Fill me in: Communities and businesses large and small across the United States are facing a significant increase in retail theft and organized retail crime that requires the swift response of policymakers.
Why does this matter?
These crimes are not victimless. In addition to the growing number of thefts that turn violent, innocent consumers, employees, local communities, and business owners and shareholders bear the costs of rising retail theft. Twenty-five percent of small businesses report raising prices as a result of shoplifting. Some retailers have been forced to shutter locations in response to rampant theft.
Numbers to know:
- 54% – A recent survey of small business owners found that a majority (54%) experienced an increase in shoplifting in 2021.
- $700K – Organized retail crime cost stores an average of over $700,000 per $1 billion in sales in 2020, up more than 50% in the last five years, according to a survey of larger retailers by the National Retail Federation.
Our take: “The retail industry – already struggling from the impacts of the pandemic, labor shortages and supply chain problems – is now faced with large-scale theft and looting, much of it stemming from organized crime,” said Neil Bradley, Executive Vice President and Chief Policy Officer at the U.S. Chamber of Commerce. “Retail theft is becoming a national crisis, hurting businesses in every state and the communities they serve. We call on policymakers to tackle this problem head-on before it gets further out of control. No store should have to close because of theft."
We have sent a letter to Congress, the National Governor’s Association, the National Conference of State Legislators, and the National District Attorney Association urging policymakers to take the following steps to address theft and organized retail crime:
- Congress should pass legislation to stop the sale of stolen goods on online marketplaces: The bipartisan H.R. 5502, “Integrity, Notification, and Fairness in Online Retail Marketplaces for (INFORM) Consumers Act,” would increase transparency and identity verification of high-volume third-party sellers in online retail marketplaces while protecting the privacy of small sellers and establishing a uniform federal standard that would provide certainty and consistency for the business community. This legislation would deter retail crime by closing off a prominent avenue by which criminals seek to profit by selling stolen goods, often to unsuspecting customers.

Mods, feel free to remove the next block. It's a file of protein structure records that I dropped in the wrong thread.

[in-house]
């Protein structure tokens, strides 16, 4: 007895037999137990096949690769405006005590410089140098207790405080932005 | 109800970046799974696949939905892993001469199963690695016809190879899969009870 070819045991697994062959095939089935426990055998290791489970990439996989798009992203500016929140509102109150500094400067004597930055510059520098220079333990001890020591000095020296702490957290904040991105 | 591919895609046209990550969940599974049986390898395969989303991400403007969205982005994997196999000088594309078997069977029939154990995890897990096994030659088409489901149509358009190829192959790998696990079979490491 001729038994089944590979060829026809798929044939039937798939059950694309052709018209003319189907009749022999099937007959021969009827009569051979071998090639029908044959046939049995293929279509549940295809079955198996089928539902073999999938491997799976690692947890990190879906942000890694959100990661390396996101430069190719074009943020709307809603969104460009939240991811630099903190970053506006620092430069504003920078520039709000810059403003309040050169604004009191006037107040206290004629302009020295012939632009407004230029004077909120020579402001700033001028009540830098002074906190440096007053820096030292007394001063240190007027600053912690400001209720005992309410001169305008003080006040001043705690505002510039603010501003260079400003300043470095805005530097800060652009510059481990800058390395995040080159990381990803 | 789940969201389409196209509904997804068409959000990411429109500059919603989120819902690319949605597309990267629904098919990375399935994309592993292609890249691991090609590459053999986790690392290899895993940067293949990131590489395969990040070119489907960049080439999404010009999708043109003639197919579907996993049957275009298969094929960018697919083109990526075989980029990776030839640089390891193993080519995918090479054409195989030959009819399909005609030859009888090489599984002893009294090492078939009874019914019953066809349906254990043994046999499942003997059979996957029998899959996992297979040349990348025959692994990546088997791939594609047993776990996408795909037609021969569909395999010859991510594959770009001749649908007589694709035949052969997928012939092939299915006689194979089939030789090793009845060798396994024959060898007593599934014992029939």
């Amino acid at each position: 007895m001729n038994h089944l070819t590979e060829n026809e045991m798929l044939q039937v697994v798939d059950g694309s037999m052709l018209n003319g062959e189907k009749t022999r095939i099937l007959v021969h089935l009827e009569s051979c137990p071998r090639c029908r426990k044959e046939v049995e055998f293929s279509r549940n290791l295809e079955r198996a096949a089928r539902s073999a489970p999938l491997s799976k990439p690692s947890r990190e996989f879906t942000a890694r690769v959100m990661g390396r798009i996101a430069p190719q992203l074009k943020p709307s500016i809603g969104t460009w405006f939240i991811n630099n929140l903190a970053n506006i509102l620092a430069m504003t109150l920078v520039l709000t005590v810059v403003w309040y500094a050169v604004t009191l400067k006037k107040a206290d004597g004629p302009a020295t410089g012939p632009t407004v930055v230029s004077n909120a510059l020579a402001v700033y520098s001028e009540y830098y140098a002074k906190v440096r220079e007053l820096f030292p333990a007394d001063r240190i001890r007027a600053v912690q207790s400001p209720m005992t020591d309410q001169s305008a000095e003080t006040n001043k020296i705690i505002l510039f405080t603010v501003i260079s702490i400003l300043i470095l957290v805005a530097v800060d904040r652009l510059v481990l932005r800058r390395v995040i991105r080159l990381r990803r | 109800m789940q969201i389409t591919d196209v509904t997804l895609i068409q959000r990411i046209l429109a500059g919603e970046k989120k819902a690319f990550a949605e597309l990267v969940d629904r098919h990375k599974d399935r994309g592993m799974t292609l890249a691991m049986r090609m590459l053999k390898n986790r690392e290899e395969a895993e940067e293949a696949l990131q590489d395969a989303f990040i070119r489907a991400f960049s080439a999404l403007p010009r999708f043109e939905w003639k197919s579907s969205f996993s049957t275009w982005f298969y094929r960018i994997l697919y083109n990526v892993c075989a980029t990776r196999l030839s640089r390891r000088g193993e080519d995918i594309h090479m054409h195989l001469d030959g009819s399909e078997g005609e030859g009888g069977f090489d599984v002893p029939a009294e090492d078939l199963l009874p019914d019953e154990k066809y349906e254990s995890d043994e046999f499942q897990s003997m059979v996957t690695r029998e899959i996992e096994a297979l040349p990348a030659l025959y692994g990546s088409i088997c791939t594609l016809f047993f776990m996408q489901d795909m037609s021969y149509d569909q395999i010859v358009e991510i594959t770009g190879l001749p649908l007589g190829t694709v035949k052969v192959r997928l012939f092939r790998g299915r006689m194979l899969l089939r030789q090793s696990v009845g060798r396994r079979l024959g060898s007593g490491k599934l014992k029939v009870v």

- Update the definition of organized retail crime and increase criminal penalties: States should act to define the crime of “organized retail theft” in criminal law to specify those thefts involving two or more participants and an intention of resale and include increased penalties for those specific violations.
- The law and prosecutors must hold those who engage in organized and significant retail theft accountable: Since 2000, at least 40 states have raised the thresholds for the value of stolen goods to trigger a felony charge. In some instances, criminals are taking advantage of these increased higher thresholds to engage in repeated thefts and avoid prosecution. States should reconsider these thresholds and prosecutors should avoid adopting broad non-prosecution policies.
About the authors
Kaitlyn Ridel is the former Senior Director of Digital Content at the U.S. Chamber of Commerce.